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PTH-034 The Safe And Effective Treatment Of Iron Deficiency With Iron Isomaltoside 1000 - Clinical Experience From A Uk Gastroenterology Unit
  1. E Williams1,
  2. L Craven1,
  3. S Surgenor1,
  4. U Bapat2,
  5. C Strom3,
  6. J Snook1
  1. 1Poole Hospital Foundation Trust, Poole, UK
  2. 2Pharmacosmos, Thame, UK
  3. 3Pharmacosmos, Holbaek, Denmark

Abstract

Introduction Parenteral iron has been used increasingly over the last decade to treat specific patient groups with iron deficiency (ID) anaemia. There is, however, limited evidence of safety and efficacy in all patients with ID, particularly those with underlying malignancy or inflammation.

Methods Data from all outpatients receiving iv iron isomaltoside (Monofer) for confirmed ID between 1st April and 31st December 2012 at our UK District General Hospital was analysed, regardless of underlying diagnosis or comorbidity. Patients received their infusions under the care of Gastroenterology on our Medical Investigations Unit, a 7-day nurse led unit that works extended hours and is located within the main hospital.

ID was defined by ferritin <24 mcg/l, transferrin saturation index (TSAT) <15% or a blood film compatible with ID. Anaemia was defined as a low haemoglobin concentration (Hb) (men <130 g/l, women <115 g/l). Data was collected for each patients first treatment within the study period only, albeit 1 or 2 infusions. The dose of parenteral iron was at the discretion of the referring Consultant. All patients had post infusion bloods, 75 (88%) within 4 weeks. Data on the cause of ID and significant comorbidity was collected.

Results 85 patients received monofer infusions for confirmed ID over the study period, with 80 of these having ID anaemia. Referrals were from a range of medical, surgical and oncological specialities. 55 patients (65%) were female and the age range was 18–92 years (median 73 years). Baseline bloods (median and interquartile range (IQR)) were Hb 90 g/l (80–99), Mean Cell Volume 81 fl (72–88), Mean Cell Haemoglobin 24.8 pg (22.2–28.0), ferritin 15mcg (9–24) and TSAT 9% (5–15).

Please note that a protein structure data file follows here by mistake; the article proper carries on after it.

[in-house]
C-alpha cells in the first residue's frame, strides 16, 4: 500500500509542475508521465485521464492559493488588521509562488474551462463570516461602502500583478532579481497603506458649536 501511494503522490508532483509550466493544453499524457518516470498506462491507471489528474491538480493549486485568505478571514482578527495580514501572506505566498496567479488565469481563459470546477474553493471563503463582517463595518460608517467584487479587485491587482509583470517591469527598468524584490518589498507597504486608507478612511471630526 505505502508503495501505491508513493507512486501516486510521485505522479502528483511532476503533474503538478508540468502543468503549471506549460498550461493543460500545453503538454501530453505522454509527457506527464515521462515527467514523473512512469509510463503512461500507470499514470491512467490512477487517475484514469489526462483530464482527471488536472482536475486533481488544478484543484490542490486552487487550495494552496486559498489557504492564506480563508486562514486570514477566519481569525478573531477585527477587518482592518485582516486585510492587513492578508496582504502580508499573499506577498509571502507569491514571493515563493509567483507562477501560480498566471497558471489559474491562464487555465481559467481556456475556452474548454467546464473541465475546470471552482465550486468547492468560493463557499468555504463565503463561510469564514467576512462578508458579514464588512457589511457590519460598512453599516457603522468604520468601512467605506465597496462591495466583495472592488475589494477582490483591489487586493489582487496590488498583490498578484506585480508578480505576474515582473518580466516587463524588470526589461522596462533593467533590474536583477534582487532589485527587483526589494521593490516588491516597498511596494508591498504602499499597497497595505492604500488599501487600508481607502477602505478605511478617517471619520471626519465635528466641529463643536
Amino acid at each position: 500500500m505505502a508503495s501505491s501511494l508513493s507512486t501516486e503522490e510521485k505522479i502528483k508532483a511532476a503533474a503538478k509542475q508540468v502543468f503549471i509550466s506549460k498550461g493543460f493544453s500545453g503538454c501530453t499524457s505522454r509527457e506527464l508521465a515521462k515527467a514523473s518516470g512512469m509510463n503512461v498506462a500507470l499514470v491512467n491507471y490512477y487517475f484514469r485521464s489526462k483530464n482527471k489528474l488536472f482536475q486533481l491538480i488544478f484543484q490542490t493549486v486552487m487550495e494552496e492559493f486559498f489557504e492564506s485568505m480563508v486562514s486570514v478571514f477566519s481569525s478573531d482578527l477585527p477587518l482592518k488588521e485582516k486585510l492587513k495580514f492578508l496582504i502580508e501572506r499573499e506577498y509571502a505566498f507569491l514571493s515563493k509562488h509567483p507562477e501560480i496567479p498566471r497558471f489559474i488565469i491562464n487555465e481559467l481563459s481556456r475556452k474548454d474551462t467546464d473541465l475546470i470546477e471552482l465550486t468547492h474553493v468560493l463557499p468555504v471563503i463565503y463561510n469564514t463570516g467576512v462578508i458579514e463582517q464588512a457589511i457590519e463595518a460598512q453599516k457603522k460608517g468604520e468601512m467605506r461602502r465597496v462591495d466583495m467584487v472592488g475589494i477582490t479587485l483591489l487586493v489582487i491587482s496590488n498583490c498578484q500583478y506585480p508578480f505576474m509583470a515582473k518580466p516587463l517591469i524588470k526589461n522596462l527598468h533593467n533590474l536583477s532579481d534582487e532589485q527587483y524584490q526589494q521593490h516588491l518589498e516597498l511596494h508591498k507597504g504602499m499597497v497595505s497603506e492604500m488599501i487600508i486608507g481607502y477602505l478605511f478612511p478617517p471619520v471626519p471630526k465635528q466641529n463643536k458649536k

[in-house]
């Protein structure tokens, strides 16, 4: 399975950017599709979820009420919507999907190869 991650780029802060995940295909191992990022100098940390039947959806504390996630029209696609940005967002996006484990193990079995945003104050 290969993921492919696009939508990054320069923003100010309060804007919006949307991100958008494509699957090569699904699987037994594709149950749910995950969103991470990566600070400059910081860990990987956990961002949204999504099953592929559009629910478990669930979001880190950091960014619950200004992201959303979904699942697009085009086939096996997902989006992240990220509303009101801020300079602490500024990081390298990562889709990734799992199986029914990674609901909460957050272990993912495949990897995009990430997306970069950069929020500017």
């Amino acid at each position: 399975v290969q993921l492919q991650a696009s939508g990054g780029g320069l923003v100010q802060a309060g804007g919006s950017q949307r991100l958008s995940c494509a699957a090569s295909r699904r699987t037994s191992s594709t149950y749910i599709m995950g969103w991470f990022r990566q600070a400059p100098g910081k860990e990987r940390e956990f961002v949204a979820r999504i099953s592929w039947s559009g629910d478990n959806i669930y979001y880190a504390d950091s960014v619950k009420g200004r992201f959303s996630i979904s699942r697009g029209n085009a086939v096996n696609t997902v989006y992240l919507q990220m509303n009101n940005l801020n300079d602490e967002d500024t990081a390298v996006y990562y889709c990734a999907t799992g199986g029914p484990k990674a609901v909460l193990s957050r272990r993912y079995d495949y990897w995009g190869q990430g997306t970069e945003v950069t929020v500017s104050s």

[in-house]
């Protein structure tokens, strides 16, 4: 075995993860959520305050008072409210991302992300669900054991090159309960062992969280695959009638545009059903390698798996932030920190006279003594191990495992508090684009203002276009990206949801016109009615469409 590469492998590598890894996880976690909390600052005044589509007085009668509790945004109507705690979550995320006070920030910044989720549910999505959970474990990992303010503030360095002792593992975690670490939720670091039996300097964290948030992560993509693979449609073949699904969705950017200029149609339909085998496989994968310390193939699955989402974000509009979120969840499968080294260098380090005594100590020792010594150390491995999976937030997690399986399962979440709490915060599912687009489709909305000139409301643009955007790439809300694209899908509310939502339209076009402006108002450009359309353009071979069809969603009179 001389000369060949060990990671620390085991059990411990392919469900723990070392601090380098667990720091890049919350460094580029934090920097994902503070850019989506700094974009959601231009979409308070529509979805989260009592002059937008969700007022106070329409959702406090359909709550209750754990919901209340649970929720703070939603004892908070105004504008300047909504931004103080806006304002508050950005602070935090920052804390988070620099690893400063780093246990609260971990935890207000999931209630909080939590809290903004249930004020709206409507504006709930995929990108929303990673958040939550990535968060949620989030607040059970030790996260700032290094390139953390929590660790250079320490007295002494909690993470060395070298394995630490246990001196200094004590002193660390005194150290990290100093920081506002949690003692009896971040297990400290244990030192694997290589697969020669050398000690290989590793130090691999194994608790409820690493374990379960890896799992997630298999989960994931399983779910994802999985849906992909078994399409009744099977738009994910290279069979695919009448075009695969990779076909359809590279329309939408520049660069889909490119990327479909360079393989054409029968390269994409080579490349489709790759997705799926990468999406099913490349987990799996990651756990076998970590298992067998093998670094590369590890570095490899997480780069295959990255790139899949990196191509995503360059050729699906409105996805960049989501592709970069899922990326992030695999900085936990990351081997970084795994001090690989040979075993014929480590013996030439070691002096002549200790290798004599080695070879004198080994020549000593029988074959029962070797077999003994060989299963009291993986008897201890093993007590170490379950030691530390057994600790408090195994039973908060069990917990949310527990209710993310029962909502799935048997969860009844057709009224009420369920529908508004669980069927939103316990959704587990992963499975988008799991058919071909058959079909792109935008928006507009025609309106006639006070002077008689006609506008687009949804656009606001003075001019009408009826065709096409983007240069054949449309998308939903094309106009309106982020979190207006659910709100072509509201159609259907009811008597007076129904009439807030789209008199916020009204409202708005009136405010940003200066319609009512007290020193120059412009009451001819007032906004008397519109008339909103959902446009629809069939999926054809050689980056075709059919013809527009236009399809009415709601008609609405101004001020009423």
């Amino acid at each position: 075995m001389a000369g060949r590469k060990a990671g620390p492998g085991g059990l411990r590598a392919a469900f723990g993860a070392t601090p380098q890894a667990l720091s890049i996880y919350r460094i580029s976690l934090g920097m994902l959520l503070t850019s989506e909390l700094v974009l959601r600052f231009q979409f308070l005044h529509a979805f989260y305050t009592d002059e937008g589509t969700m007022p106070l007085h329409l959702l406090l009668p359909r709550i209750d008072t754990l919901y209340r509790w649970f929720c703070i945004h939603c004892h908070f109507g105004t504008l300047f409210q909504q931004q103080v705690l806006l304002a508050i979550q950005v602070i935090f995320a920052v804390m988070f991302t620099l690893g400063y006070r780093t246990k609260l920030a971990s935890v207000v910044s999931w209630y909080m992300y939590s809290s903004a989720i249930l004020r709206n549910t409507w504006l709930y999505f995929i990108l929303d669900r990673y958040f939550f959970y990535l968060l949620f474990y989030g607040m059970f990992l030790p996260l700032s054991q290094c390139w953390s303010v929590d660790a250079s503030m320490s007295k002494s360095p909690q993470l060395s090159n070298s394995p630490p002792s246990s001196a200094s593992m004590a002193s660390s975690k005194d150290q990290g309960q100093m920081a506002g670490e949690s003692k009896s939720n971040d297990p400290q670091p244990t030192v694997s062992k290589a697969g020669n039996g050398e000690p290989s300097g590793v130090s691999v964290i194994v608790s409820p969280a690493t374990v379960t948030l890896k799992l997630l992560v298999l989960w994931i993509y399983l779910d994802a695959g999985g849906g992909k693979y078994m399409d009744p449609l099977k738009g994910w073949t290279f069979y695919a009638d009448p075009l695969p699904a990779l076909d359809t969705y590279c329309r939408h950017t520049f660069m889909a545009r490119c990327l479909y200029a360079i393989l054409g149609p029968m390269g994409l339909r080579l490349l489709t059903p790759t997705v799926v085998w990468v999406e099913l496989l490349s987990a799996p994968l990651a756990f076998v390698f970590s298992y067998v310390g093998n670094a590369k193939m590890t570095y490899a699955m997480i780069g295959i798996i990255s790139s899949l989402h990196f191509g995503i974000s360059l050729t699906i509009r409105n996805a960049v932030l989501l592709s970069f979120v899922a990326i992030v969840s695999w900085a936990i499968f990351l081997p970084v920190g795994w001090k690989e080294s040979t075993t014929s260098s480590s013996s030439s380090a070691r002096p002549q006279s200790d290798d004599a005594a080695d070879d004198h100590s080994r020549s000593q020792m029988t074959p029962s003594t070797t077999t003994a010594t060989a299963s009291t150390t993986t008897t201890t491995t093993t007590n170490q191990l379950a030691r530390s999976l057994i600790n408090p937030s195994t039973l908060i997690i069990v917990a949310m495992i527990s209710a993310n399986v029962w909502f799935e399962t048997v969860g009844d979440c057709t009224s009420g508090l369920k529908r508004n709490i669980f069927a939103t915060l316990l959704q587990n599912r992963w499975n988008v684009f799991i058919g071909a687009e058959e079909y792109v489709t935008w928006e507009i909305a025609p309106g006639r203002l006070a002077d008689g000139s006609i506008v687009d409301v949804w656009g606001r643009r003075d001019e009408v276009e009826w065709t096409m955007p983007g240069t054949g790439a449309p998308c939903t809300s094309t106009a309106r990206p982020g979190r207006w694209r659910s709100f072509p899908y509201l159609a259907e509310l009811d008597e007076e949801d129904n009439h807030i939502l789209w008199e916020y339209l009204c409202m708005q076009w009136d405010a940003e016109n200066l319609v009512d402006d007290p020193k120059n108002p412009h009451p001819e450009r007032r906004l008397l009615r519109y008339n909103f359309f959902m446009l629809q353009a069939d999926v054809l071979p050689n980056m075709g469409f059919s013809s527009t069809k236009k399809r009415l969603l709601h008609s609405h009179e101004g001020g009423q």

Most patients had extensive comorbidity; 29(34%) had active malignancy and 44(77%) of those without malignancy had active inflammation. The median iron dose was 14.6 mg/kg (IQR 11.2–17.5). No significant adverse reactions occurred and all patients received the full infusion.

Post infusion bloods demonstrated a median increase in Hb of 23 g/l (Figure 1) with 52% having a Hb increase of >20 g/l. The Hb rise was significantly higher in individuals with a lower baseline Hb; regression slope of baseline against change in Hb = -5.9 Hb, p < 0.0001.

Conclusion Treatment of ID anaemia with parenteral iron is safe and effective in all patients including those with cancer or active inflammation. A rapid rise in Hb within 4 weeks is seen in many patients particularly where the baseline Hb is low.

Disclosure of Interest None Declared.

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